Davis is now in the twilight of his life.

    Should he pass on some time soon, he entrusted his franchise to man who shares the same philosophy. He didn't just do to please the boss because it was he that suggested the Ravens run 20-yard outs, hooks, and digs to take advantage of Joe Flacco's big arm.

    Davis wants the Al Davis way to live beyond his years.

     

Identity

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    From philosophy comes identity.

    Cable was a position coach turned head coach so he has no offensive system. I don't even think that the Raiders had an offensive coordinator in 2009.

    They had a passing game coordinator.

    What the heck is that?

    It means my head coach has this zone blocking system to run the ball but really doesn't have too much for the passing game. Under Cable in 2009, the Raiders had no identity on offense therefore, had a hard time scoring points and moving the ball.

    Jamarcus Russell didn't help things but the Raiders still had nothing in which they were known for. Now, the Raiders are known as a power running team that will throw the ball over the top.

    Is there really an argument as to where that identity comes from.

    Bill Parcells, Bill Walsh, Joe Gibbs, and Chuck Noll all had identities for their teams.

    Cable didn't.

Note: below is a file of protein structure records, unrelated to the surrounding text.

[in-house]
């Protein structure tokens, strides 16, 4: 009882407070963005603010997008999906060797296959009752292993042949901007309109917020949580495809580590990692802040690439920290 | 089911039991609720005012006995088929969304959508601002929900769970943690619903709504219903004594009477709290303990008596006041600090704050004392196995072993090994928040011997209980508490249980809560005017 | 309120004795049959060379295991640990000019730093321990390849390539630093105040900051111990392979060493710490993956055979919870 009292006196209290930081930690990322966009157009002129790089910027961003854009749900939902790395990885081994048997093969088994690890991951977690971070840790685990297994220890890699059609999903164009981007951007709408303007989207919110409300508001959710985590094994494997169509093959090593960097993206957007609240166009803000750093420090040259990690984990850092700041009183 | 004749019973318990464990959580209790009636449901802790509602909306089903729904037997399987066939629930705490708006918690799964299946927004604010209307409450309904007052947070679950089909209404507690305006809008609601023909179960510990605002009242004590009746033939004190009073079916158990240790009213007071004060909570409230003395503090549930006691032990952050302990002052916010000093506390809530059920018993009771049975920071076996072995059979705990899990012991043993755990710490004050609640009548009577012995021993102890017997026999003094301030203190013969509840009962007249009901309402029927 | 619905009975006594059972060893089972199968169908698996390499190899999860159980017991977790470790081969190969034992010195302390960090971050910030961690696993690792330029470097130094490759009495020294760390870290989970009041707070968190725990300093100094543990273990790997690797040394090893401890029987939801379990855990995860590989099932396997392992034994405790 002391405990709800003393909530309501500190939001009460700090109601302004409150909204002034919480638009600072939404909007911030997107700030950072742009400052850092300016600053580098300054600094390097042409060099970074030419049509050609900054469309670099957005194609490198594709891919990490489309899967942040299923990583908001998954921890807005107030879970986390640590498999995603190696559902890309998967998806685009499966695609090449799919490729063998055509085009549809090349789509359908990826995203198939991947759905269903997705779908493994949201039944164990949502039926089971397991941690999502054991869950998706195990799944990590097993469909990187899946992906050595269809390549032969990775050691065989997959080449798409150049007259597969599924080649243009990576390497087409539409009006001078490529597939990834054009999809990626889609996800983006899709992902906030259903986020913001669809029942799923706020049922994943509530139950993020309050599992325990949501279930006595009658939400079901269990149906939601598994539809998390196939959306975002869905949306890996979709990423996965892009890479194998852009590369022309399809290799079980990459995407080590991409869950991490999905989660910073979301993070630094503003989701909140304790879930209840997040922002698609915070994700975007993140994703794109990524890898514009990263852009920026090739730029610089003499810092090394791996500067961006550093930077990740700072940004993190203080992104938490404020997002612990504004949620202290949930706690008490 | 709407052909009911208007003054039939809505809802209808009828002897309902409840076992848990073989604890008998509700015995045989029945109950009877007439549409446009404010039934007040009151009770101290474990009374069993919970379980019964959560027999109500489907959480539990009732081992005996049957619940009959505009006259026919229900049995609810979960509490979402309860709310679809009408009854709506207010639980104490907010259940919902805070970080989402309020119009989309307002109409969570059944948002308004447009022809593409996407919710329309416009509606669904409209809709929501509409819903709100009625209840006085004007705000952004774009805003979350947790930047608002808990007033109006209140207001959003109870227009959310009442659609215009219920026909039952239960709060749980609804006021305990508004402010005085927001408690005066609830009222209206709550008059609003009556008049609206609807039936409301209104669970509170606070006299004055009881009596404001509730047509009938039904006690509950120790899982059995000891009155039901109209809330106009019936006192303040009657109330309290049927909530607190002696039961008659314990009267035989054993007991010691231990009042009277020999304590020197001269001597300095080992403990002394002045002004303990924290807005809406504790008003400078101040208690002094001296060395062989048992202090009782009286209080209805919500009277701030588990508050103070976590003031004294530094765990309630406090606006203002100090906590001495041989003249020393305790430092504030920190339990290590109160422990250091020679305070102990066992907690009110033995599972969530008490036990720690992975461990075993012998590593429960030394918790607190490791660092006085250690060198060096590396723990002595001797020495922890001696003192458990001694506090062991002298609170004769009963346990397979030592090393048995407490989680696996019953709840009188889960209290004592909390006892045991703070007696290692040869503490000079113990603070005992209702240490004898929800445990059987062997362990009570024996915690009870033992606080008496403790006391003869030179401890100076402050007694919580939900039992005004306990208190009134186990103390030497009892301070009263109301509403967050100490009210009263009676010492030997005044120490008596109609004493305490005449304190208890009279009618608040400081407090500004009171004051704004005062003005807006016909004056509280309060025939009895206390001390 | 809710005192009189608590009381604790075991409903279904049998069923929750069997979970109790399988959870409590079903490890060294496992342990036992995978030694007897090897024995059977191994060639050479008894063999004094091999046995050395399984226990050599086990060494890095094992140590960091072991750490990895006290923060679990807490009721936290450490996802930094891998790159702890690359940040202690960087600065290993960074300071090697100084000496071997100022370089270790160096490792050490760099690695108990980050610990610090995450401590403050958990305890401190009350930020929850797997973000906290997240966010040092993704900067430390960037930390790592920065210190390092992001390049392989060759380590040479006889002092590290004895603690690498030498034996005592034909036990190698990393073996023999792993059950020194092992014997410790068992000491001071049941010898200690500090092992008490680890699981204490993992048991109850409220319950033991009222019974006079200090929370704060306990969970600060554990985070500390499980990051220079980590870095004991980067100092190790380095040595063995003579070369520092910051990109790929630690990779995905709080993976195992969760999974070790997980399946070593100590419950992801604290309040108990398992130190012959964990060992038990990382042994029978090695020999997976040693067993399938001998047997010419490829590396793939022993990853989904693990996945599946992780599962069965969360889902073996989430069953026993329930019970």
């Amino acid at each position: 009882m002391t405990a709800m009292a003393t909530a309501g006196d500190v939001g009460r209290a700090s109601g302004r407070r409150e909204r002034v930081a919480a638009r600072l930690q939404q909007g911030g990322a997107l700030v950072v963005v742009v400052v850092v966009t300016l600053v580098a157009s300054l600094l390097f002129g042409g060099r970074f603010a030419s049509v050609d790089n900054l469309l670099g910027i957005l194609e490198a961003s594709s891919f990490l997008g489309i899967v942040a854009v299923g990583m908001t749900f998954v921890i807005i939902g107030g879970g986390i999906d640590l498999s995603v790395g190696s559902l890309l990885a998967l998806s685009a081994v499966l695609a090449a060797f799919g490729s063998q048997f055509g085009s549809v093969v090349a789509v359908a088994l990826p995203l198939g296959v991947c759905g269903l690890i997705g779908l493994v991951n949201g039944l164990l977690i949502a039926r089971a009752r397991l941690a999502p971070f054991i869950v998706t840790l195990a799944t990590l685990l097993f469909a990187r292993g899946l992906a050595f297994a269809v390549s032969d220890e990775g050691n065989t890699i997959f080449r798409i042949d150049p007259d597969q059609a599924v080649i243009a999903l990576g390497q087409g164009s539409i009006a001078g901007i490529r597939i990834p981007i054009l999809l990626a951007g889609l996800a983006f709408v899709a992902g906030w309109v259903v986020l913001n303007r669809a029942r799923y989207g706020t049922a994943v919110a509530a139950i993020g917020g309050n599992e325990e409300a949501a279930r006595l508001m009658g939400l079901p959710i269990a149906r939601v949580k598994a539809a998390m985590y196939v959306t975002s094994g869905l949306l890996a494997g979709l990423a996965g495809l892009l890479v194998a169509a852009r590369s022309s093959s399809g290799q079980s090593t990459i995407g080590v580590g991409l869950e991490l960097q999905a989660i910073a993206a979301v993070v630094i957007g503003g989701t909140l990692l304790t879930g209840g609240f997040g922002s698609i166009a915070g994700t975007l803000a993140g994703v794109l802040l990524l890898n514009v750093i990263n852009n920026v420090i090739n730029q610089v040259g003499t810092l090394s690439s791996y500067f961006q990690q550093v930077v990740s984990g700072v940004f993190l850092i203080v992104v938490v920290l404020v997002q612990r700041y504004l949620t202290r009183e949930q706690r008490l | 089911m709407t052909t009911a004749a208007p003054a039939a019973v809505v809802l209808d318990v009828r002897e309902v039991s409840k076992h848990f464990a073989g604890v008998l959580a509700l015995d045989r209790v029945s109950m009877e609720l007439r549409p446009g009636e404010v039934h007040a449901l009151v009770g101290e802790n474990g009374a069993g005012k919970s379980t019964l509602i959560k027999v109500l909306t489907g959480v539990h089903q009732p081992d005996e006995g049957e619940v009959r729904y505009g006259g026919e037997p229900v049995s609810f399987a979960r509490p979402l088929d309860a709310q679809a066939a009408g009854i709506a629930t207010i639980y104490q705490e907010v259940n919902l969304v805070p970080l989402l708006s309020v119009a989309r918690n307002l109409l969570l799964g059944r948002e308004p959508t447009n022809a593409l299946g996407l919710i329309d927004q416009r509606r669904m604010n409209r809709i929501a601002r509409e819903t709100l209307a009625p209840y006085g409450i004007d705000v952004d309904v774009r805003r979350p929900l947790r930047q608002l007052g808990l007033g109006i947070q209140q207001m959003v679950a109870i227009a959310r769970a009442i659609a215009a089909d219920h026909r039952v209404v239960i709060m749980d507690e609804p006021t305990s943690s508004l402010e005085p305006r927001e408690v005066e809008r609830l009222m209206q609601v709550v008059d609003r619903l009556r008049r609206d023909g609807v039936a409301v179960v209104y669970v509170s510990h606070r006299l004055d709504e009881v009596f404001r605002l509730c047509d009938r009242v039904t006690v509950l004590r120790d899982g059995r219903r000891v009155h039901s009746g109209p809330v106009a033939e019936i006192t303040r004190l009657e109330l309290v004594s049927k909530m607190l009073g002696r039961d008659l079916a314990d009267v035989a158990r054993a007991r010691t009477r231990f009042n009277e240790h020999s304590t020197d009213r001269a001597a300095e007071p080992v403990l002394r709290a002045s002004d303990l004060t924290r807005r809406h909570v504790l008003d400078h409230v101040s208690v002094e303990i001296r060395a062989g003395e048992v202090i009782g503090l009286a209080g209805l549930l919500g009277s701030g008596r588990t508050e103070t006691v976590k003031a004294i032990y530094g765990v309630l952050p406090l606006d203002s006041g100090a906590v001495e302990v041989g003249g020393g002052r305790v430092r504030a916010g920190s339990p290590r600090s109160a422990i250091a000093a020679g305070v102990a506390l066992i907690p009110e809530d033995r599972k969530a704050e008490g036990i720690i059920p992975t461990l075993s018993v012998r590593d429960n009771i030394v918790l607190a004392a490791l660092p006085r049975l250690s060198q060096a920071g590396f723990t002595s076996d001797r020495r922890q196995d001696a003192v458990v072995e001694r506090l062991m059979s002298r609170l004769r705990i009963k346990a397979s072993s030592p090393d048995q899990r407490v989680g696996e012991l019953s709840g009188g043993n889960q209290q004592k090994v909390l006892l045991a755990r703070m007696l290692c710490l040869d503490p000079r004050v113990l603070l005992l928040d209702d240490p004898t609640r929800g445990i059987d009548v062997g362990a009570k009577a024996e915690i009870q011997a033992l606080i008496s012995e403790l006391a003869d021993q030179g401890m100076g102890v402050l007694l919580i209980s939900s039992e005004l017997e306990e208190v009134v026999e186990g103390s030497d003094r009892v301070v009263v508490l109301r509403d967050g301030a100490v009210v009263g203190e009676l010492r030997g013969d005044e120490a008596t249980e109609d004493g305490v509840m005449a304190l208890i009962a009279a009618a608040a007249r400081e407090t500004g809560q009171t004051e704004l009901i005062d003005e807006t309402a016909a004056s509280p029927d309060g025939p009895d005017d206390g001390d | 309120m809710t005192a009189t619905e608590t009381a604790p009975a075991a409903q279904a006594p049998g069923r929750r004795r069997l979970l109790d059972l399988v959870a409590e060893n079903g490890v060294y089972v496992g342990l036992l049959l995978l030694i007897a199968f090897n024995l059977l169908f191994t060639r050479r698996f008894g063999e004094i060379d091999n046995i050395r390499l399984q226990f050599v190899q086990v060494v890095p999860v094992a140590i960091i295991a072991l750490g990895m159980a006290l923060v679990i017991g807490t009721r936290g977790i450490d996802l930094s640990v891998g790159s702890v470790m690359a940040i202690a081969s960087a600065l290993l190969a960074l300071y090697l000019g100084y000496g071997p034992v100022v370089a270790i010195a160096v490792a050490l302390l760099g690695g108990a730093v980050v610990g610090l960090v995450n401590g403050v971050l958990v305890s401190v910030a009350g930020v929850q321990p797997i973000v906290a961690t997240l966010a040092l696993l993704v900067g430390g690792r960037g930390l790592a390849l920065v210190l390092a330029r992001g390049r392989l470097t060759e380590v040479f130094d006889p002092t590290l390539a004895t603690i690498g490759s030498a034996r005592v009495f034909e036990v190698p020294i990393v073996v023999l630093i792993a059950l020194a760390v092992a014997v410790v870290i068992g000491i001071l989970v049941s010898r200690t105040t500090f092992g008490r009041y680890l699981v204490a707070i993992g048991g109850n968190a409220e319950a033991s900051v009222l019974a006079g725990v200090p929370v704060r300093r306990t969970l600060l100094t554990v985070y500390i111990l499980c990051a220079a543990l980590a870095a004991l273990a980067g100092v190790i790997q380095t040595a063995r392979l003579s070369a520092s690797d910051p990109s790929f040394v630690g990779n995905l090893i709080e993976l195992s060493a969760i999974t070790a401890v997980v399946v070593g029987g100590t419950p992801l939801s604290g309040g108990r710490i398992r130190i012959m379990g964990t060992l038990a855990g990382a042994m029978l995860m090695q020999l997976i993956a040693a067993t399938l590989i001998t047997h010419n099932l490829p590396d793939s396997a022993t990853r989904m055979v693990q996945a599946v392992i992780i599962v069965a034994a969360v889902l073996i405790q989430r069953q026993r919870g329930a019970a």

Use Of Talent

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    Darren McFadden looked as if he were ready to be labeled a bust. But Jackson came to Raider Nation and was able to get something out of his immense talent.

    Jackson was to McFadden who Lou Sabin was to O.J. Simpson.

    Sure McFadden was hurt last year but he only averaged only 3.9 yards per carry when he played.

    So what did Jackson do differently.

    The first thing he did was ask McFadden what types of plays he likes to run. When McFadden answered, Jackson put those plays in for him and McFadden flourished.

    McFadden was previously held hostage by Cable's zone blocking scheme that no longer worked.

    A coach has to know how to use his talent when he inherits a team he didn't build.

Hunger

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    Justin Sullivan/Getty Images

    There is nothing like a man with an ability to do something and hunger to go along with it. His passion and hunger are among the traits that wowed Davis and have his players.

    Both traits were on full display at his press conference a few days ago. He said, "My job is to do everything in my power to help the Raiders win the Super Bowl."

    That's big talk!

    Rex Ryan was very similar to that when he first went to coach the Jets in New York. Jackson displayed that hunger even more when asked about his improvement of the offense.

    He said, "We didn't improve enough to go to the playoffs and the Super Bowl."

    All Cable could say was, we're not losers anymore. 

Overview

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    Jackson has since hire Al Saunders as his offensive coordinator and is looking to add more coaches to his staff. This shows a trust he has in Jackson that he hasn't had in a head coach in a long time.

    He has also left an impression in other places with players on both sides of the ball. Some of them are to be free agents this off season.

    Does that mean that Oakland will suddenly become a place big named players want to be?

    It will if the pride and tradition of the Raiders is restored.

    It looks as if that just may happen because Jackson is a winner